Great metaphor (and reality) for our research - stop talking and start listening! When you do you can touch things, eat things, look at and interact with things; it's a two-way (are multi-way) process. This 'listening' point carried on through the conference proper too.

Ernie and Ricky also picked this up with Ernie's point that you just keep yarnin and you listen to the people.

Mick added his cooperative research viewpoint where

  • the research is what people want (a focus point)
  • that it transfers into practice (accountability)
  • is about capacity development (it's about US)

When we talk about things like the 'bottom line' for govt depts and business, etc, we need to also be talking about investing in commitment, where return on investment plus time amounts to the outcomes of that investment.

Aunty Coral next talked about the work she and other grannies are doing in a Grannie's Group, which is a volunteer group of women who look out for their children and their grandchildren and great grandchildren, to teach kids to steer away from drugs and alcohol. The grannies are facilitators and are investing in their future by looking after their kids. Inspirational!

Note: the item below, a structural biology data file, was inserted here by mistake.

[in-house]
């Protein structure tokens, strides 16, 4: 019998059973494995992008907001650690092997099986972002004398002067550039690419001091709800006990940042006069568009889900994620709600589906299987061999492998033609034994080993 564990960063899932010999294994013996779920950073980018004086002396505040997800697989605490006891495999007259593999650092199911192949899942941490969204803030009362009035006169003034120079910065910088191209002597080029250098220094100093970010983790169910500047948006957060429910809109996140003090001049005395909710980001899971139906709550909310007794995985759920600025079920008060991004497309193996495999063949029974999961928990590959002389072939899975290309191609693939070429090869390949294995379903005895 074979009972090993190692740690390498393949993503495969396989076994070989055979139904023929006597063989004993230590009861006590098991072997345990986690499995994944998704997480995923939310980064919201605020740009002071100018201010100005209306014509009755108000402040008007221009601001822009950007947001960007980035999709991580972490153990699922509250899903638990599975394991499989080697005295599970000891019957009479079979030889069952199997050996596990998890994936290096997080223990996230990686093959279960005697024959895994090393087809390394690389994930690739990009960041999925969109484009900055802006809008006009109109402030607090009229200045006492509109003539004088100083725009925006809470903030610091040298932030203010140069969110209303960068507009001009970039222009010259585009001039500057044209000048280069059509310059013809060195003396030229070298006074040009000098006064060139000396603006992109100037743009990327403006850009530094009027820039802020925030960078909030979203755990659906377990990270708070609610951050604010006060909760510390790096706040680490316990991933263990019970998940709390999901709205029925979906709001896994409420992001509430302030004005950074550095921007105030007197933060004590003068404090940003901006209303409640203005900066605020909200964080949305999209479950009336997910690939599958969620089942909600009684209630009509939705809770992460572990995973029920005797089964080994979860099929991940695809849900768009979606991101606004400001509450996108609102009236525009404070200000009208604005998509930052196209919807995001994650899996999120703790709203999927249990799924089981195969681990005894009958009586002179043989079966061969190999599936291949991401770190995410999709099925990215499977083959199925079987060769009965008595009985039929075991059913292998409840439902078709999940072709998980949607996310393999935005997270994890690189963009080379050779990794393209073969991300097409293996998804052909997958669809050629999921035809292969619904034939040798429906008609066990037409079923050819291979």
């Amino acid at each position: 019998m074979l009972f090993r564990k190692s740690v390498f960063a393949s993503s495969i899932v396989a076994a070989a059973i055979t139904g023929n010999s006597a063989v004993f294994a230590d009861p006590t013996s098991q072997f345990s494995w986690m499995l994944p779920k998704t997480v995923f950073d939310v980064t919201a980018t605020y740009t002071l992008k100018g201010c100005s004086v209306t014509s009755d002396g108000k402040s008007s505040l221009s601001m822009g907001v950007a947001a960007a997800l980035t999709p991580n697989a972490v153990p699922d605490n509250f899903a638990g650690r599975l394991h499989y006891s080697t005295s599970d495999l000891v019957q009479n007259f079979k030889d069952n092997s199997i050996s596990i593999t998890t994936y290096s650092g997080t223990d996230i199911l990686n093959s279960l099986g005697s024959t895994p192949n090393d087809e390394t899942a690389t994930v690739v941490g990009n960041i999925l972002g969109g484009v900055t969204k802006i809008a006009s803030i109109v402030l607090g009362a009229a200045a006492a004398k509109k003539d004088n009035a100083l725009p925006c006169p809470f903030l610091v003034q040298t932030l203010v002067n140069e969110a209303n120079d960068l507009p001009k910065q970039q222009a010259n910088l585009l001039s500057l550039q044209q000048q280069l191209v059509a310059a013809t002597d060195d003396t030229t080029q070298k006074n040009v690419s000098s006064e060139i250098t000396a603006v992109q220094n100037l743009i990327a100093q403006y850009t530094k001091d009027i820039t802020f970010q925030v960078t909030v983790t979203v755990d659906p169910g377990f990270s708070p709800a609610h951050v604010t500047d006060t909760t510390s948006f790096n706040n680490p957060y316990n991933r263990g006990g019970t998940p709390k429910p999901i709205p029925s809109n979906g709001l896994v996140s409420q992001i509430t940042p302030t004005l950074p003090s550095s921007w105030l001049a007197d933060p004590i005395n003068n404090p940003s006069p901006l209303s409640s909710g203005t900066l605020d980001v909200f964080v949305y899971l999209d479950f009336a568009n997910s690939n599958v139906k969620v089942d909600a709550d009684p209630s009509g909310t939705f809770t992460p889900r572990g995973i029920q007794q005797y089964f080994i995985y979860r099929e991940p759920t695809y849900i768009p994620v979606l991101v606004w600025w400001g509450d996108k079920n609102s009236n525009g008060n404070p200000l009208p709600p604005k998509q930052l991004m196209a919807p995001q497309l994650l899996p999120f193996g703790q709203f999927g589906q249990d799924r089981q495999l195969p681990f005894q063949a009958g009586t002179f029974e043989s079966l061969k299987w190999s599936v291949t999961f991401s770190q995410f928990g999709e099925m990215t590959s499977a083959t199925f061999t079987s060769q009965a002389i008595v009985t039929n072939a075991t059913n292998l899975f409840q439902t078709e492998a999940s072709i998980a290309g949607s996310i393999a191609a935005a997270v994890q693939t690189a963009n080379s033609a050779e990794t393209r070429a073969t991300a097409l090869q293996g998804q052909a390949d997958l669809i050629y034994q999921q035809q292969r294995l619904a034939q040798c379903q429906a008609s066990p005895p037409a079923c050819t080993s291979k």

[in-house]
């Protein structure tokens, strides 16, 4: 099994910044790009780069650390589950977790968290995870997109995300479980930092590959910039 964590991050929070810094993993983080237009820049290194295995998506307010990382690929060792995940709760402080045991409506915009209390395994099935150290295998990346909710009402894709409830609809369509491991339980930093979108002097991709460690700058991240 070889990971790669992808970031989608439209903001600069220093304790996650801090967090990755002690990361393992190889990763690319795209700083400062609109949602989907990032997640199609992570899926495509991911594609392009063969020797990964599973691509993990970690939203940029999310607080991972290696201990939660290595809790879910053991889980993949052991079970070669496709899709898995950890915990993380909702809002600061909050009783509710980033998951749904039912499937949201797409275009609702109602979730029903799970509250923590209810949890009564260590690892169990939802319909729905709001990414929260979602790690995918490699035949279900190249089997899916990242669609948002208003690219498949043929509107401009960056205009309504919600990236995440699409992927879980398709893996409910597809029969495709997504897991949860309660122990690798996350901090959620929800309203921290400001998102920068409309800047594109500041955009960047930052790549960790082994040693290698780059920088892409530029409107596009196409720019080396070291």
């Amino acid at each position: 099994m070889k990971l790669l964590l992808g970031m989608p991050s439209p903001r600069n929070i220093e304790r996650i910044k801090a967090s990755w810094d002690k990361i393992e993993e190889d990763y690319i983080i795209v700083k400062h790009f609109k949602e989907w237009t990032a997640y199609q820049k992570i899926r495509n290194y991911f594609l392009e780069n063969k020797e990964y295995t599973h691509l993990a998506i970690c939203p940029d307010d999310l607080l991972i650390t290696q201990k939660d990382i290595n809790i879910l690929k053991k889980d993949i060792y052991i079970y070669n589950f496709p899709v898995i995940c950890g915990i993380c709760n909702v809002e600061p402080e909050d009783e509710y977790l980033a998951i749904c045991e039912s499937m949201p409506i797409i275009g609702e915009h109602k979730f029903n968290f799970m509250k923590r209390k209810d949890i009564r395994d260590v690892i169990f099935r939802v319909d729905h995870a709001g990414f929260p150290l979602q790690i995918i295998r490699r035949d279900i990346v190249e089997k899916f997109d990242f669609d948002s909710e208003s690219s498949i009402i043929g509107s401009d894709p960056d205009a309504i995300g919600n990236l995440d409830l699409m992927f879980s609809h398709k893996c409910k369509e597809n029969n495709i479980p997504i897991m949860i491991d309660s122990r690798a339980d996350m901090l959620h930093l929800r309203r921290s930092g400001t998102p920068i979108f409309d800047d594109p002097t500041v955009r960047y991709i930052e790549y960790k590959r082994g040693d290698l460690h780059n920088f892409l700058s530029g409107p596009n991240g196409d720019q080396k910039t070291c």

I think it was Uncle George who said that we also need to acknowledge the intellectual property rights of Aboriginal peoples. To state their place and their voice in literature, reports, news, discussions, forums, conferences and other avenues where an Indigenous knowing is professed in some way.

One point I liked from Ernie was that we are research facilitators and while as academics we may have all this information in our heads, we need to do what Denzin and others call 'bracketing' where we contain our theoretical views and let others speak on their own terms. And, as Mick said, we need to get the big things down to eyeball chunks, otherwise the issues seem too big to deal with.

I've only captured some things and only the things I heard (from my place in the world) from the panel members; but it gave me a sense of the themes and talking points leading into the concurrent sessions that followed. A 'narrative arc' had been set, more than disparate conversations loosley joined (as I expect the experience of walking straight into concurrent sessions might be). I was left with a space to think, or, as another participant said, a breathing space...

...so I'll leave this here to give you some space to breath some life into these thoughts from your context and perspective...